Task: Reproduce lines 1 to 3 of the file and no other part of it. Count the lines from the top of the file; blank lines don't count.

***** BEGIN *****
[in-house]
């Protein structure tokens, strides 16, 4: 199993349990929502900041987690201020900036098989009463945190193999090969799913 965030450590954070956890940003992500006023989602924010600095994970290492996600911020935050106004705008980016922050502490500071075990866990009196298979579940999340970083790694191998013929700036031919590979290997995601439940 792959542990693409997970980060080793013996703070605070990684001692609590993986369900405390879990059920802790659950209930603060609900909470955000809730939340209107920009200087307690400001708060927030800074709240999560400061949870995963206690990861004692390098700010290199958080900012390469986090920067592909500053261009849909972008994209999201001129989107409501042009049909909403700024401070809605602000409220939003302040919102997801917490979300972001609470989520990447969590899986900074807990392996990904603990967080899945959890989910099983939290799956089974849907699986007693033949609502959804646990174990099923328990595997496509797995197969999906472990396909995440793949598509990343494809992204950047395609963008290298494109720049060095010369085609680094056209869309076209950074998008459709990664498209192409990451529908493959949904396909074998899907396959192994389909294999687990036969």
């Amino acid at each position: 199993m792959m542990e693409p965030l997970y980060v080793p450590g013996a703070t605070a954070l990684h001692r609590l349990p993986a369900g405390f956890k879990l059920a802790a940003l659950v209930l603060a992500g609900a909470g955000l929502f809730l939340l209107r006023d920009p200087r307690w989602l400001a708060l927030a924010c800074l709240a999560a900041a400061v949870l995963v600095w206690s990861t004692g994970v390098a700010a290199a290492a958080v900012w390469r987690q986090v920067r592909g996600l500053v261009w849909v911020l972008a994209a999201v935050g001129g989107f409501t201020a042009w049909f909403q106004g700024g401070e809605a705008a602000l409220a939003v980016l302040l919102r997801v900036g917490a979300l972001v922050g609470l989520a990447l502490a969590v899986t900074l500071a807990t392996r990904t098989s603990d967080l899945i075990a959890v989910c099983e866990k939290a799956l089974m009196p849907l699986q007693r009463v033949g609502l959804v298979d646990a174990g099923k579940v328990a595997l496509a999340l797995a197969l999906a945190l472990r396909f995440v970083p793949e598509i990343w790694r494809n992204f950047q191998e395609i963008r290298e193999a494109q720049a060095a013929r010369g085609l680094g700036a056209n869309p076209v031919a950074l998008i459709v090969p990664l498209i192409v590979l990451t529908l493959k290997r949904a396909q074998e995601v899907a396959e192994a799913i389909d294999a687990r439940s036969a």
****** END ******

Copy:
[in-house]
């Protein structure tokens, strides 16, 4: 199993349990929502900041987690201020900036098989009463945190193999090969799913 965030450590954070956890940003992500006023989602924010600095994970290492996600911020935050106004705008980016922050502490500071075990866990009196298979579940999340970083790694191998013929700036031919590979290997995601439940 792959542990693409997970980060080793013996703070605070990684001692609590993986369900405390879990059920802790659950209930603060609900909470955000809730939340209107920009200087307690400001708060927030800074709240999560400061949870995963206690990861004692390098700010290199958080900012390469986090920067592909500053261009849909972008994209999201001129989107409501042009049909909403700024401070809605602000409220939003302040919102997801917490979300972001609470989520990447969590899986900074807990392996990904603990967080899945959890989910099983939290799956089974849907699986007693033949609502959804646990174990099923328990595997496509797995197969999906472990396909995440793949598509990343494809992204950047395609963008290298494109720049060095010369085609680094056209869309076209950074998008459709990664498209192409990451529908493959949904396909074998899907396959192994389909294999687990036969």
């Amino acid at each position: 199993m792959m542990e693409p965030l997970y980060v080793p450590g013996a703070t605070a954070l990684h001692r609590l349990p993986a369900g405390f956890k879990l059920a802790a940003l659950v209930l603060a992500g609900a909470g955000l929502f809730l939340l209107r006023d920009p200087r307690w989602l400001a708060l927030a924010c800074l709240a999560a900041a400061v949870l995963v600095w206690s990861t004692g994970v390098a700010a290199a290492a958080v900012w390469r987690q986090v920067r592909g996600l500053v261009w849909v911020l972008a994209a999201v935050g001129g989107f409501t201020a042009w049909f909403q106004g700024g401070e809605a705008a602000l409220a939003v980016l302040l919102r997801v900036g917490a979300l972001v922050g609470l989520a990447l502490a969590v899986t900074l500071a807990t392996r990904t098989s603990d967080l899945i075990a959890v989910c099983e866990k939290a799956l089974m009196p849907l699986q007693r009463v033949g609502l959804v298979d646990a174990g099923k579940v328990a595997l496509a999340l797995a197969l999906a945190l472990r396909f995440v970083p793949e598509i990343w790694r494809n992204f950047q191998e395609i963008r290298e193999a494109q720049a060095a013929r010369g085609l680094g700036a056209n869309p076209v031919a950074l998008i459709v090969p990664l498209i192409v590979l990451t529908l493959k290997r949904a396909q074998e995601v899907a396959e192994a799913i389909d294999a687990r439940s036969a």